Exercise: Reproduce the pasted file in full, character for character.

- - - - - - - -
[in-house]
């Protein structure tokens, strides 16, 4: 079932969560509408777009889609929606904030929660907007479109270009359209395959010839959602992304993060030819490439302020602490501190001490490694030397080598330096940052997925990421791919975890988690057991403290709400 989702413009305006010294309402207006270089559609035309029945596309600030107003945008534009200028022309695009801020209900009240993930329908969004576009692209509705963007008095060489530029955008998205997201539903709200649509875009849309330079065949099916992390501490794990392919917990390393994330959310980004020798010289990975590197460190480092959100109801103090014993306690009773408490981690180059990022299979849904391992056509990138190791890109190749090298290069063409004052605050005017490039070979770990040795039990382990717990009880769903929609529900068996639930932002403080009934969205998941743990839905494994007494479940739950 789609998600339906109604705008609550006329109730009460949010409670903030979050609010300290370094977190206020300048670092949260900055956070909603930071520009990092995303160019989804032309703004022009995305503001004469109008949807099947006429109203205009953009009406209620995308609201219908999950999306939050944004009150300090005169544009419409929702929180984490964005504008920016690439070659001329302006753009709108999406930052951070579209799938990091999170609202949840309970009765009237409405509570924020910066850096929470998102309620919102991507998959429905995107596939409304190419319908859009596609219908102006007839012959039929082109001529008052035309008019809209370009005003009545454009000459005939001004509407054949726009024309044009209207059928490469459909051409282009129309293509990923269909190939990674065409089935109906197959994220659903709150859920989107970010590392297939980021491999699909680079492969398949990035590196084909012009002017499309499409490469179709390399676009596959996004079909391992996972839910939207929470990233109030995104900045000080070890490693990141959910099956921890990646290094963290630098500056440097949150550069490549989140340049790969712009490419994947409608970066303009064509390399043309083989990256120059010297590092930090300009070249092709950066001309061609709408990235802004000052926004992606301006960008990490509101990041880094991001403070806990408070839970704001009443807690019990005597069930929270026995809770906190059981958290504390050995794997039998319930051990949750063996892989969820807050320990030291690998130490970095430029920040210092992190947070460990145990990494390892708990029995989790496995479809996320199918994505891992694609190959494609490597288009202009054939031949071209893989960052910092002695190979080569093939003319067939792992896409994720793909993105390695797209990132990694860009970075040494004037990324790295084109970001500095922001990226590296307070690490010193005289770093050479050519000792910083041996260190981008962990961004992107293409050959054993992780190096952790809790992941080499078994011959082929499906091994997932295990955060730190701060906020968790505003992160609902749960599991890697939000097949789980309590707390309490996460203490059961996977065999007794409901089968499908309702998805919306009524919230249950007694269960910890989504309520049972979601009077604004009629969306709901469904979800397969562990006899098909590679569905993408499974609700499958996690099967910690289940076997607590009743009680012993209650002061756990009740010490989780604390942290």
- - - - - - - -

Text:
[in-house]
């Protein structure tokens, strides 16, 4: 079932969560509408777009889609929606904030929660907007479109270009359209395959010839959602992304993060030819490439302020602490501190001490490694030397080598330096940052997925990421791919975890988690057991403290709400 989702413009305006010294309402207006270089559609035309029945596309600030107003945008534009200028022309695009801020209900009240993930329908969004576009692209509705963007008095060489530029955008998205997201539903709200649509875009849309330079065949099916992390501490794990392919917990390393994330959310980004020798010289990975590197460190480092959100109801103090014993306690009773408490981690180059990022299979849904391992056509990138190791890109190749090298290069063409004052605050005017490039070979770990040795039990382990717990009880769903929609529900068996639930932002403080009934969205998941743990839905494994007494479940739950 789609998600339906109604705008609550006329109730009460949010409670903030979050609010300290370094977190206020300048670092949260900055956070909603930071520009990092995303160019989804032309703004022009995305503001004469109008949807099947006429109203205009953009009406209620995308609201219908999950999306939050944004009150300090005169544009419409929702929180984490964005504008920016690439070659001329302006753009709108999406930052951070579209799938990091999170609202949840309970009765009237409405509570924020910066850096929470998102309620919102991507998959429905995107596939409304190419319908859009596609219908102006007839012959039929082109001529008052035309008019809209370009005003009545454009000459005939001004509407054949726009024309044009209207059928490469459909051409282009129309293509990923269909190939990674065409089935109906197959994220659903709150859920989107970010590392297939980021491999699909680079492969398949990035590196084909012009002017499309499409490469179709390399676009596959996004079909391992996972839910939207929470990233109030995104900045000080070890490693990141959910099956921890990646290094963290630098500056440097949150550069490549989140340049790969712009490419994947409608970066303009064509390399043309083989990256120059010297590092930090300009070249092709950066001309061609709408990235802004000052926004992606301006960008990490509101990041880094991001403070806990408070839970704001009443807690019990005597069930929270026995809770906190059981958290504390050995794997039998319930051990949750063996892989969820807050320990030291690998130490970095430029920040210092992190947070460990145990990494390892708990029995989790496995479809996320199918994505891992694609190959494609490597288009202009054939031949071209893989960052910092002695190979080569093939003319067939792992896409994720793909993105390695797209990132990694860009970075040494004037990324790295084109970001500095922001990226590296307070690490010193005289770093050479050519000792910083041996260190981008962990961004992107293409050959054993992780190096952790809790992941080499078994011959082929499906091994997932295990955060730190701060906020968790505003992160609902749960599991890697939000097949789980309590707390309490996460203490059961996977065999007794409901089968499908309702998805919306009524919230249950007694269960910890989504309520049972979601009077604004009629969306709901469904979800397969562990006899098909590679569905993408499974609700499958996690099967910690289940076997607590009743009680012993209650002061756990009740010490989780604390942290």